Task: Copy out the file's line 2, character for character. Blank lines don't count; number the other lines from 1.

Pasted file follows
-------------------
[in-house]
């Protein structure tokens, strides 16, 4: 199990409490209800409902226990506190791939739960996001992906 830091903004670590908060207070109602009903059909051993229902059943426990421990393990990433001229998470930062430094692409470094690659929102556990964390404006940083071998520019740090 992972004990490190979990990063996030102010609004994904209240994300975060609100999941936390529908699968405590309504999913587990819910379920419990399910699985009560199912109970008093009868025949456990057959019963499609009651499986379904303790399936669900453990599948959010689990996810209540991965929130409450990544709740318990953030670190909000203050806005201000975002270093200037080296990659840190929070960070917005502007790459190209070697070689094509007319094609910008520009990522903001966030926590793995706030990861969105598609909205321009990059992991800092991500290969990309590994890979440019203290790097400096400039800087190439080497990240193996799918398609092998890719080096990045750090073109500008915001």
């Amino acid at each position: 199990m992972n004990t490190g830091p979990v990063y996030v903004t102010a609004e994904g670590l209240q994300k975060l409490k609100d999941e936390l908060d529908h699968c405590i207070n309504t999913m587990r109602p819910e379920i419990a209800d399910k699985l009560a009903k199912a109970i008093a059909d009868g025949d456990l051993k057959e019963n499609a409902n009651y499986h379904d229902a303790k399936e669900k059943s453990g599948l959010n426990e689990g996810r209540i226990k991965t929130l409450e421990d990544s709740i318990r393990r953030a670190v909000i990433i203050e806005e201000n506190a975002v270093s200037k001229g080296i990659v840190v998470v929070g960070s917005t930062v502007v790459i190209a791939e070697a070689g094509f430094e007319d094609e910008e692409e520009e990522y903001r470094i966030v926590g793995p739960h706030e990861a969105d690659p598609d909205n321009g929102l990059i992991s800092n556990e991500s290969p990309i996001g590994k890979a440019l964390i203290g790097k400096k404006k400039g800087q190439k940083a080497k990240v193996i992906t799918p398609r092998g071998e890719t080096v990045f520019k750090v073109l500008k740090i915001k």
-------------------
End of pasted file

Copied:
């Protein structure tokens, strides 16, 4: 199990409490209800409902226990506190791939739960996001992906 830091903004670590908060207070109602009903059909051993229902059943426990421990393990990433001229998470930062430094692409470094690659929102556990964390404006940083071998520019740090 992972004990490190979990990063996030102010609004994904209240994300975060609100999941936390529908699968405590309504999913587990819910379920419990399910699985009560199912109970008093009868025949456990057959019963499609009651499986379904303790399936669900453990599948959010689990996810209540991965929130409450990544709740318990953030670190909000203050806005201000975002270093200037080296990659840190929070960070917005502007790459190209070697070689094509007319094609910008520009990522903001966030926590793995706030990861969105598609909205321009990059992991800092991500290969990309590994890979440019203290790097400096400039800087190439080497990240193996799918398609092998890719080096990045750090073109500008915001």